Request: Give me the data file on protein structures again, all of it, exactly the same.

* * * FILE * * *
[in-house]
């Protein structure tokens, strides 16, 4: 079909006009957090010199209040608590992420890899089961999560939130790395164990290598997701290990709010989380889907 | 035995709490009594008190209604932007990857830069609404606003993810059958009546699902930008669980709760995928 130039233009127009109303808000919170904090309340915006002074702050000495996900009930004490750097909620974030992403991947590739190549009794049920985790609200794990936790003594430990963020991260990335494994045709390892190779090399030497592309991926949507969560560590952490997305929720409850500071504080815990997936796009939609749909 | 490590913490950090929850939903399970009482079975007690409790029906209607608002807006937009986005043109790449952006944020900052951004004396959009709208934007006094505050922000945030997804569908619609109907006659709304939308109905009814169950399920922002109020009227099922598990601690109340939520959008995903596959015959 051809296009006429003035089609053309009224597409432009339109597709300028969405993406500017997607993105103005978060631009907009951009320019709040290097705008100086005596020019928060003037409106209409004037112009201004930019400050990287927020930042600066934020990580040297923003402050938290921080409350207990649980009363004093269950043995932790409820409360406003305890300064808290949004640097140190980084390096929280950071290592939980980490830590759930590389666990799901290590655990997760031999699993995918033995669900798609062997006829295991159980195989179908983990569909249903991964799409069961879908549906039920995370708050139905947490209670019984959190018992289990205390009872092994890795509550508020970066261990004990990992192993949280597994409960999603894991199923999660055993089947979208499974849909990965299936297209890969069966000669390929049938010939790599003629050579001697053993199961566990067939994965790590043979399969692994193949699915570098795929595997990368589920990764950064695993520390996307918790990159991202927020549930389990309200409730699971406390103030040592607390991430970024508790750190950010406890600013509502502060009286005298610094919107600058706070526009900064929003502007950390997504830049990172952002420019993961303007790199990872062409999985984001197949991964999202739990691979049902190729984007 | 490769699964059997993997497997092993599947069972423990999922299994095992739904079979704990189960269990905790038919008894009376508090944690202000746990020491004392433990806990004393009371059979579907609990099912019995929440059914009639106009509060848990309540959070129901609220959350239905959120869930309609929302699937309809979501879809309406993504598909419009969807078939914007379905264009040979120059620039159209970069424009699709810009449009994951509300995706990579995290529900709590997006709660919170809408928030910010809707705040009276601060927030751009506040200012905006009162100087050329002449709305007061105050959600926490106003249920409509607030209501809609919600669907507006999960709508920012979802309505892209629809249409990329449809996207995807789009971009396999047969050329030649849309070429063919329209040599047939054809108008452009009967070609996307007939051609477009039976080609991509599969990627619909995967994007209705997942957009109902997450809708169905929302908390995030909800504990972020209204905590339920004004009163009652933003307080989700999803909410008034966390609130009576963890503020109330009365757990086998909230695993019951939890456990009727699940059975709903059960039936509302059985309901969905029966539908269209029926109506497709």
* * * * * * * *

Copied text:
[in-house]
């Protein structure tokens, strides 16, 4: 079909006009957090010199209040608590992420890899089961999560939130790395164990290598997701290990709010989380889907 | 035995709490009594008190209604932007990857830069609404606003993810059958009546699902930008669980709760995928 130039233009127009109303808000919170904090309340915006002074702050000495996900009930004490750097909620974030992403991947590739190549009794049920985790609200794990936790003594430990963020991260990335494994045709390892190779090399030497592309991926949507969560560590952490997305929720409850500071504080815990997936796009939609749909 | 490590913490950090929850939903399970009482079975007690409790029906209607608002807006937009986005043109790449952006944020900052951004004396959009709208934007006094505050922000945030997804569908619609109907006659709304939308109905009814169950399920922002109020009227099922598990601690109340939520959008995903596959015959 051809296009006429003035089609053309009224597409432009339109597709300028969405993406500017997607993105103005978060631009907009951009320019709040290097705008100086005596020019928060003037409106209409004037112009201004930019400050990287927020930042600066934020990580040297923003402050938290921080409350207990649980009363004093269950043995932790409820409360406003305890300064808290949004640097140190980084390096929280950071290592939980980490830590759930590389666990799901290590655990997760031999699993995918033995669900798609062997006829295991159980195989179908983990569909249903991964799409069961879908549906039920995370708050139905947490209670019984959190018992289990205390009872092994890795509550508020970066261990004990990992192993949280597994409960999603894991199923999660055993089947979208499974849909990965299936297209890969069966000669390929049938010939790599003629050579001697053993199961566990067939994965790590043979399969692994193949699915570098795929595997990368589920990764950064695993520390996307918790990159991202927020549930389990309200409730699971406390103030040592607390991430970024508790750190950010406890600013509502502060009286005298610094919107600058706070526009900064929003502007950390997504830049990172952002420019993961303007790199990872062409999985984001197949991964999202739990691979049902190729984007 | 490769699964059997993997497997092993599947069972423990999922299994095992739904079979704990189960269990905790038919008894009376508090944690202000746990020491004392433990806990004393009371059979579907609990099912019995929440059914009639106009509060848990309540959070129901609220959350239905959120869930309609929302699937309809979501879809309406993504598909419009969807078939914007379905264009040979120059620039159209970069424009699709810009449009994951509300995706990579995290529900709590997006709660919170809408928030910010809707705040009276601060927030751009506040200012905006009162100087050329002449709305007061105050959600926490106003249920409509607030209501809609919600669907507006999960709508920012979802309505892209629809249409990329449809996207995807789009971009396999047969050329030649849309070429063919329209040599047939054809108008452009009967070609996307007939051609477009039976080609991509599969990627619909995967994007209705997942957009109902997450809708169905929302908390995030909800504990972020209204905590339920004004009163009652933003307080989700999803909410008034966390609130009576963890503020109330009365757990086998909230695993019951939890456990009727699940059975709903059960039936509302059985309901969905029966539908269209029926109506497709």